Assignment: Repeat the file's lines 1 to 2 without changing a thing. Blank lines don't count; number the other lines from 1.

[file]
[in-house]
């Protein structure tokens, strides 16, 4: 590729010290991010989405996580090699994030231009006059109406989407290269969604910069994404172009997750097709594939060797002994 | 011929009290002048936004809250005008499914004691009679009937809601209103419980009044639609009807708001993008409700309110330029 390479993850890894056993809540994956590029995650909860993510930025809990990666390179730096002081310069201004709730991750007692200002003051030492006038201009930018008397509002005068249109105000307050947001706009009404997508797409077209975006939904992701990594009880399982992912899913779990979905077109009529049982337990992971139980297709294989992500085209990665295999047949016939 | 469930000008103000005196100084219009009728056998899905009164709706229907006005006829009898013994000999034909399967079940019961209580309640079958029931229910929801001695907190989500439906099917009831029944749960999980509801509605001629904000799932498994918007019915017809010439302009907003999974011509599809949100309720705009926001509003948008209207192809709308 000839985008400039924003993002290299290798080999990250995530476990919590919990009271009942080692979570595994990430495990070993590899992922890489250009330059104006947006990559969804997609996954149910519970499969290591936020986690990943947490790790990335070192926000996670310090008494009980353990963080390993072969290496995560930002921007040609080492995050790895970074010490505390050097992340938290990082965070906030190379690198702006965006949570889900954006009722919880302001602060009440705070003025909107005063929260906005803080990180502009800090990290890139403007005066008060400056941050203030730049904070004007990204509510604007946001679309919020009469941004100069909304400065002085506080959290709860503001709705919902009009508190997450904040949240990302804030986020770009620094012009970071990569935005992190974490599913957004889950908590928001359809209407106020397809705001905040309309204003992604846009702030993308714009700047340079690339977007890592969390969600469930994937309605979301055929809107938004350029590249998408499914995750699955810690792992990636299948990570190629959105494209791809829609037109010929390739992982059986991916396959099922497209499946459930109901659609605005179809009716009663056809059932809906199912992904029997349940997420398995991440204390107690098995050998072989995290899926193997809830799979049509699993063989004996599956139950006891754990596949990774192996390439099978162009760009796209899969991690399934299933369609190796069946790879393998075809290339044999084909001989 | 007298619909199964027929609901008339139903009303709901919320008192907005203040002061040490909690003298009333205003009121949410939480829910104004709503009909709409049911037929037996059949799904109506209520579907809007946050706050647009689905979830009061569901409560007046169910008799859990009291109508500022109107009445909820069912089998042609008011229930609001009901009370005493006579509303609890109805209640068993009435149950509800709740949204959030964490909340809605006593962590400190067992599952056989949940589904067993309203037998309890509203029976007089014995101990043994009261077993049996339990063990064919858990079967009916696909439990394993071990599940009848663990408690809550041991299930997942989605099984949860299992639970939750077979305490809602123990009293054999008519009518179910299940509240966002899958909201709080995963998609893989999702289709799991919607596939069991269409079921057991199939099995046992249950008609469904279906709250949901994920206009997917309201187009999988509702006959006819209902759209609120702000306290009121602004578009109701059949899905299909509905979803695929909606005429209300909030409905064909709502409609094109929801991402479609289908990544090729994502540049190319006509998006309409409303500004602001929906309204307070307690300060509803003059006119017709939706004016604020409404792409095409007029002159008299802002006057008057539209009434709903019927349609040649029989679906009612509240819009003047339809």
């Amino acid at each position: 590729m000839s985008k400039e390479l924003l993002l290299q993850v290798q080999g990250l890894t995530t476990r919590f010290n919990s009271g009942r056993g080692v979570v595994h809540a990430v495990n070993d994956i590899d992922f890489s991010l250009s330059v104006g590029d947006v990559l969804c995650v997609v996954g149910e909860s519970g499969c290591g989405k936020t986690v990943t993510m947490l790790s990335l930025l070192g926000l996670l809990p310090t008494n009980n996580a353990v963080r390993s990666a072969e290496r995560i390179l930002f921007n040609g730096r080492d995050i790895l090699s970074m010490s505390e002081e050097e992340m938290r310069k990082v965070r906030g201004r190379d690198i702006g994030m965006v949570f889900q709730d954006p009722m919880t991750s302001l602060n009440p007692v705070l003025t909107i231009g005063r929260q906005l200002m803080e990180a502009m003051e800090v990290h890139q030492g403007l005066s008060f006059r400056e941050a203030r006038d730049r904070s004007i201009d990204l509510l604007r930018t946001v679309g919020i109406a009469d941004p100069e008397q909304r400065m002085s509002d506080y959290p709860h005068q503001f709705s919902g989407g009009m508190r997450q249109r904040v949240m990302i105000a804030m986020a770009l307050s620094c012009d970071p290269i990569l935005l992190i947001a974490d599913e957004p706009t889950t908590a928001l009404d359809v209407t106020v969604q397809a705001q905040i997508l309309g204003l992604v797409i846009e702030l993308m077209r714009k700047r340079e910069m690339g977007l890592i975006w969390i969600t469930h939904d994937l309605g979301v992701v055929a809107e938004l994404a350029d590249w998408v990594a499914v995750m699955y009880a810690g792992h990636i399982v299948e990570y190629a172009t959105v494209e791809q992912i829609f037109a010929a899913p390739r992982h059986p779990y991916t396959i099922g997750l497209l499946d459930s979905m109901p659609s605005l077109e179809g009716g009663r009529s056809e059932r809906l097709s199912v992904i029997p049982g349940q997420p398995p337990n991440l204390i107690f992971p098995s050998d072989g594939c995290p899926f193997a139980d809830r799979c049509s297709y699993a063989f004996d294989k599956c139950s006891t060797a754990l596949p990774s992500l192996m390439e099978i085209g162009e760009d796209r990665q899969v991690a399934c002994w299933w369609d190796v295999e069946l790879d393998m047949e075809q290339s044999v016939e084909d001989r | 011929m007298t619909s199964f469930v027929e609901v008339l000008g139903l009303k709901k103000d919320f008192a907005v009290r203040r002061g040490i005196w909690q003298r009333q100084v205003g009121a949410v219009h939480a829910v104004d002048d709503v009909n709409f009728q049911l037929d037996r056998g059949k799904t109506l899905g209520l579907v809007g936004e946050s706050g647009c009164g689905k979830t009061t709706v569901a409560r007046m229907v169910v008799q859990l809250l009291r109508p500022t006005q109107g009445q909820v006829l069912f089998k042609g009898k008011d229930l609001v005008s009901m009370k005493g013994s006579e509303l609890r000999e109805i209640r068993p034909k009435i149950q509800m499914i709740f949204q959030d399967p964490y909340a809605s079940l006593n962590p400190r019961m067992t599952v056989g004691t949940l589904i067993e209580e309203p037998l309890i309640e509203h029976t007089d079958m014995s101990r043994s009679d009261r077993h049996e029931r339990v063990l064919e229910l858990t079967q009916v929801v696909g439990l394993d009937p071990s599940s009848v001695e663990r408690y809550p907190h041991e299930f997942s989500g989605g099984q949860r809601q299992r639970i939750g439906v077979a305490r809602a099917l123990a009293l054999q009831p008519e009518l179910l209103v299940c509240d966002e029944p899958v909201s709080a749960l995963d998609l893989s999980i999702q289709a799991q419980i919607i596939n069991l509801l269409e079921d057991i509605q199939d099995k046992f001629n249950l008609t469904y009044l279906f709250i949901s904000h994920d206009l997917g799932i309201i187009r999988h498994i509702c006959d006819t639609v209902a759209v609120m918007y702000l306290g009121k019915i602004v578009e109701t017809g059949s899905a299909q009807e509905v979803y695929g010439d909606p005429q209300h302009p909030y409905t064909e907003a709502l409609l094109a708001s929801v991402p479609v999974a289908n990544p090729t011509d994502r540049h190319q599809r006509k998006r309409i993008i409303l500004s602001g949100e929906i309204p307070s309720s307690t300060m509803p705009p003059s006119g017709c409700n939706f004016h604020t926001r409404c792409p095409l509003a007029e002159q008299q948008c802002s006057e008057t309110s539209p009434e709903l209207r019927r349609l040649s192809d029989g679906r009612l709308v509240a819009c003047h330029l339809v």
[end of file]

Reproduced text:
[in-house]
């Protein structure tokens, strides 16, 4: 590729010290991010989405996580090699994030231009006059109406989407290269969604910069994404172009997750097709594939060797002994 | 011929009290002048936004809250005008499914004691009679009937809601209103419980009044639609009807708001993008409700309110330029 390479993850890894056993809540994956590029995650909860993510930025809990990666390179730096002081310069201004709730991750007692200002003051030492006038201009930018008397509002005068249109105000307050947001706009009404997508797409077209975006939904992701990594009880399982992912899913779990979905077109009529049982337990992971139980297709294989992500085209990665295999047949016939 | 469930000008103000005196100084219009009728056998899905009164709706229907006005006829009898013994000999034909399967079940019961209580309640079958029931229910929801001695907190989500439906099917009831029944749960999980509801509605001629904000799932498994918007019915017809010439302009907003999974011509599809949100309720705009926001509003948008209207192809709308 000839985008400039924003993002290299290798080999990250995530476990919590919990009271009942080692979570595994990430495990070993590899992922890489250009330059104006947006990559969804997609996954149910519970499969290591936020986690990943947490790790990335070192926000996670310090008494009980353990963080390993072969290496995560930002921007040609080492995050790895970074010490505390050097992340938290990082965070906030190379690198702006965006949570889900954006009722919880302001602060009440705070003025909107005063929260906005803080990180502009800090990290890139403007005066008060400056941050203030730049904070004007990204509510604007946001679309919020009469941004100069909304400065002085506080959290709860503001709705919902009009508190997450904040949240990302804030986020770009620094012009970071990569935005992190974490599913957004889950908590928001359809209407106020397809705001905040309309204003992604846009702030993308714009700047340079690339977007890592969390969600469930994937309605979301055929809107938004350029590249998408499914995750699955810690792992990636299948990570190629959105494209791809829609037109010929390739992982059986991916396959099922497209499946459930109901659609605005179809009716009663056809059932809906199912992904029997349940997420398995991440204390107690098995050998072989995290899926193997809830799979049509699993063989004996599956139950006891754990596949990774192996390439099978162009760009796209899969991690399934299933369609190796069946790879393998075809290339044999084909001989 | 007298619909199964027929609901008339139903009303709901919320008192907005203040002061040490909690003298009333205003009121949410939480829910104004709503009909709409049911037929037996059949799904109506209520579907809007946050706050647009689905979830009061569901409560007046169910008799859990009291109508500022109107009445909820069912089998042609008011229930609001009901009370005493006579509303609890109805209640068993009435149950509800709740949204959030964490909340809605006593962590400190067992599952056989949940589904067993309203037998309890509203029976007089014995101990043994009261077993049996339990063990064919858990079967009916696909439990394993071990599940009848663990408690809550041991299930997942989605099984949860299992639970939750077979305490809602123990009293054999008519009518179910299940509240966002899958909201709080995963998609893989999702289709799991919607596939069991269409079921057991199939099995046992249950008609469904279906709250949901994920206009997917309201187009999988509702006959006819209902759209609120702000306290009121602004578009109701059949899905299909509905979803695929909606005429209300909030409905064909709502409609094109929801991402479609289908990544090729994502540049190319006509998006309409409303500004602001929906309204307070307690300060509803003059006119017709939706004016604020409404792409095409007029002159008299802002006057008057539209009434709903019927349609040649029989679906009612509240819009003047339809």